Navy Reserve JAG officers met to discuss the latest developments related to the Navy JAG Corps May 6-7 at the 2017 Military Law Training Symposium for the East Coast in Alexandria, Va.
Rear Adm. John G. Hannink, Deputy Judge Advocate General, and Rear Adm. Carol M. Lynch, Deputy Judge Advocate (Reserve Affairs and Operations), addressed more than 125 judge advocates assigned to Reserve units on the East Coast. The annual symposium focused on Navy JAG Corps priorities and direction in support of the U.S. Navy and the Chief of Naval Operations’, Design for Maintaining Maritime Superiority
, changes in the military justice system, updates in command services, and developing issues in operational law. Lynch highlighted the importance of strengthening the warfighter every day and noted the importance of being an effective Reserve force.
“We need to learn fast and not be afraid to fail fast. In order to compete, we need to think outside of the box to defeat our enemies and step out of the status quo to try new ideas,” she said. “If the ideas don’t work, we’ll adjust, but we won’t be risk averse.” Lynch noted the importance of the Reserve component and challenged judge advocates, as the professional legal advisors to “tell commanders what they need to hear.” Hannink extended his gratitude to the Navy Reserve JAG Corps. “Thank you for your decision to continue to serve. Your support to help augment the active duty has been critical.”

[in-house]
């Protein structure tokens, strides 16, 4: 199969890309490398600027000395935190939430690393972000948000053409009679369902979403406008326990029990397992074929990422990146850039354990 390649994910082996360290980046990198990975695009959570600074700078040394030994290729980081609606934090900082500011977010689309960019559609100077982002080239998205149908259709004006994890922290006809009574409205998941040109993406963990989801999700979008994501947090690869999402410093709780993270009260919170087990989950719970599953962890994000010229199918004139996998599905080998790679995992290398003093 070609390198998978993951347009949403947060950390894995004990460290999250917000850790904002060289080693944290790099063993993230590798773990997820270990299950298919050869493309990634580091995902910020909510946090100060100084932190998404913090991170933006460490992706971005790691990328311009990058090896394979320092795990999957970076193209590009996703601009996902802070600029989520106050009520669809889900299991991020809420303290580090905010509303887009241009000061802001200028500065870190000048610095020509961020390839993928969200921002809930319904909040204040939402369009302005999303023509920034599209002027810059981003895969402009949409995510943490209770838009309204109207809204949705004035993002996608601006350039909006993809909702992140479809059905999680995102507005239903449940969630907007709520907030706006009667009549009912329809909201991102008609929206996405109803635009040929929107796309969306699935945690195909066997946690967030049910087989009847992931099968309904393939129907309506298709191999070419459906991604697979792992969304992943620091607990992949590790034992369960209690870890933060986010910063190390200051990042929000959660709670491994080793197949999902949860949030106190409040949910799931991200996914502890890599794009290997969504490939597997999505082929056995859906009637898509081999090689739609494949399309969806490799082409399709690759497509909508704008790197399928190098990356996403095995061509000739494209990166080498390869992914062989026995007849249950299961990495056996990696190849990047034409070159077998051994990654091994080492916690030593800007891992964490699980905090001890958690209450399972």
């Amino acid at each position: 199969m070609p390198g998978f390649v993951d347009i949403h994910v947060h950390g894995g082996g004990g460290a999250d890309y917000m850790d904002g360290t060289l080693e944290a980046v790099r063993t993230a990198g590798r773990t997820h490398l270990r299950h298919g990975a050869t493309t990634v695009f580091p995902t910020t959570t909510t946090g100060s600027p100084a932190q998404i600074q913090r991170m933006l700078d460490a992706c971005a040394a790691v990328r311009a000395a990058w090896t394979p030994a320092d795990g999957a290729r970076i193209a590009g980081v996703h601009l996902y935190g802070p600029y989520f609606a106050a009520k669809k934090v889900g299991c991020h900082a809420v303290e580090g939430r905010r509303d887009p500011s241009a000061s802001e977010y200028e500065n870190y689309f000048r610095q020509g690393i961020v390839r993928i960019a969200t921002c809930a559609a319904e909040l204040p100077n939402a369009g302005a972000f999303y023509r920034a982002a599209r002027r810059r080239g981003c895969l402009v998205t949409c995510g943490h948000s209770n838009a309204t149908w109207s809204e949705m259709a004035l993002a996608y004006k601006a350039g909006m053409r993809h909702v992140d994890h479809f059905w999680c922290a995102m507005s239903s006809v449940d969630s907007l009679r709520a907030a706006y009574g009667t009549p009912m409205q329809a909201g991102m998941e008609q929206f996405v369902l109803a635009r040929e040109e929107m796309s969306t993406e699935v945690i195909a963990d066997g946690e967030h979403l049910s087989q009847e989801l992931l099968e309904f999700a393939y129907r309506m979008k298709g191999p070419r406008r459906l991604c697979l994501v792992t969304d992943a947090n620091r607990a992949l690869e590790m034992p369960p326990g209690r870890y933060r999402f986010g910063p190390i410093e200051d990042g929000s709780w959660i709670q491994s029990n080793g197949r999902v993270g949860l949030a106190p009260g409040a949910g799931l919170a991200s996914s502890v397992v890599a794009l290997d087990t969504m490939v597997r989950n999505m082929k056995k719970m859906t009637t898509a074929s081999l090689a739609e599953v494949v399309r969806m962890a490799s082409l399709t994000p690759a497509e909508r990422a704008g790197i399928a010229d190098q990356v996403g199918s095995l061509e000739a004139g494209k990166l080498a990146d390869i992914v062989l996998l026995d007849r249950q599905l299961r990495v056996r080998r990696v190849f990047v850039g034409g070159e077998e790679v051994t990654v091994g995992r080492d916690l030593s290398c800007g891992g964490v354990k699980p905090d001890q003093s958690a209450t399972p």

Hannink outlined changes in the first tour judge advocate program, advances in technology and innovation that strengthen Reserve support to active duty commands, as well as the latest developments in cyber law, ethics training, and community management.
During the symposium, Lynch announced the winners of the 2017 Rear Admiral Hugh H. Howell, Jr. Award of excellence, recognizing both individual and unit accomplishments, named in honor of the first Navy judge advocate reservist to attain flag rank and the first Director, Navy Reserve Law Program. Lynch presented awards to Lt. Cmdr. Jonathan McKay of Navy Reserve Region Legal Service Office (RLSO) Naval District Washington (junior officer), and Cmdr. Sabatino Leo, of Navy Reserve Sixth Fleet Legal (senior officer), for their outstanding efforts during the past year.
“As our unit’s operations officer, I assist in augmenting our active duty command during a number of international exercises,” said Leo. “I take pride in providing advice on international law and rules of engagement in exercises such as multinational maritime Exercise Phoenix Express, which is designed to improve regional cooperation and operational capabilities to achieve safety and security in the Mediterranean Sea.”
Lynch also recognized the winners of the best active duty supported command, Chief of Naval Personnel and Navy Personnel Command, as well as the best Reserve command, Navy Reserve Fifth Fleet Legal, led by Capt. Dillon Ross. “Our unit is unique in that we stood it up in about 90 days and immediately began providing legal support to the active duty command, eight time zones away,” said Ross. “By leveraging knowledge management, we’re able to provide legal support to Navy Central Command in real time through remote projects. We also provide a regular rotation of personnel in theater including short notice personnel augmentees.”
Capt. Luis Leme, Commanding Officer of Navy Reserve Naval Justice School, said the training event served as a mechanism for judge advocates to learn about major legal developments.
“The symposium provided a great opportunity to learn about the Military Justice Act of 2017, hear from an expert at the Consumer Financial Protection Bureau, and discuss territorial disputes in the South China Seas with an active duty international law practitioner,” said Leme. “I applaud the members of my unit and Navy Reserve RLSO Naval District Washington for their efforts in organizing this important symposium.”